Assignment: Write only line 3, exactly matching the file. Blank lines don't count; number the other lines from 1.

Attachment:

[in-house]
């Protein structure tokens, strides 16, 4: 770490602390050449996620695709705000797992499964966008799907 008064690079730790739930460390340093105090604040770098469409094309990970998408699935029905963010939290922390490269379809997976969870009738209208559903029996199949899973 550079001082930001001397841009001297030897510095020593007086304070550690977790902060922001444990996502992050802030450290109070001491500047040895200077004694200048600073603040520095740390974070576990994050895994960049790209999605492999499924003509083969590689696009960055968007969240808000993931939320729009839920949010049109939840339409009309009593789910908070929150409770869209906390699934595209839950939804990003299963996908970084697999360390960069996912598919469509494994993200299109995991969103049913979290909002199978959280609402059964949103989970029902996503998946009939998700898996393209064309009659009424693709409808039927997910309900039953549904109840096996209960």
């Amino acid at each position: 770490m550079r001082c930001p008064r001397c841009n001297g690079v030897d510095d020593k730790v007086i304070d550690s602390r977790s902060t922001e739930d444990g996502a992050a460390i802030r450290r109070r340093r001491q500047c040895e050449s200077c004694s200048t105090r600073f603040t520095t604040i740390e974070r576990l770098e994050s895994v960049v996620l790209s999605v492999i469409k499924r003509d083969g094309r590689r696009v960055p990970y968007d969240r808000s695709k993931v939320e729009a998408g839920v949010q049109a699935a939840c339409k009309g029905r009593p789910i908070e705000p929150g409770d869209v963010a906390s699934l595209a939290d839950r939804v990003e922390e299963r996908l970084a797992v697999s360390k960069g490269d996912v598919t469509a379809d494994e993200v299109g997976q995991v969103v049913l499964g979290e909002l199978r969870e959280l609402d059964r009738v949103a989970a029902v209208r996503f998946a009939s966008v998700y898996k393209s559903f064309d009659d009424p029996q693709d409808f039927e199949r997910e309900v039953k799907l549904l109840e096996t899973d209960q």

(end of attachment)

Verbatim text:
């Amino acid at each position: 770490m550079r001082c930001p008064r001397c841009n001297g690079v030897d510095d020593k730790v007086i304070d550690s602390r977790s902060t922001e739930d444990g996502a992050a460390i802030r450290r109070r340093r001491q500047c040895e050449s200077c004694s200048t105090r600073f603040t520095t604040i740390e974070r576990l770098e994050s895994v960049v996620l790209s999605v492999i469409k499924r003509d083969g094309r590689r696009v960055p990970y968007d969240r808000s695709k993931v939320e729009a998408g839920v949010q049109a699935a939840c339409k009309g029905r009593p789910i908070e705000p929150g409770d869209v963010a906390s699934l595209a939290d839950r939804v990003e922390e299963r996908l970084a797992v697999s360390k960069g490269d996912v598919t469509a379809d494994e993200v299109g997976q995991v969103v049913l499964g979290e909002l199978r969870e959280l609402d059964r009738v949103a989970a029902v209208r996503f998946a009939s966008v998700y898996k393209s559903f064309d009659d009424p029996q693709d409808f039927e199949r997910e309900v039953k799907l549904l109840e096996t899973d209960q």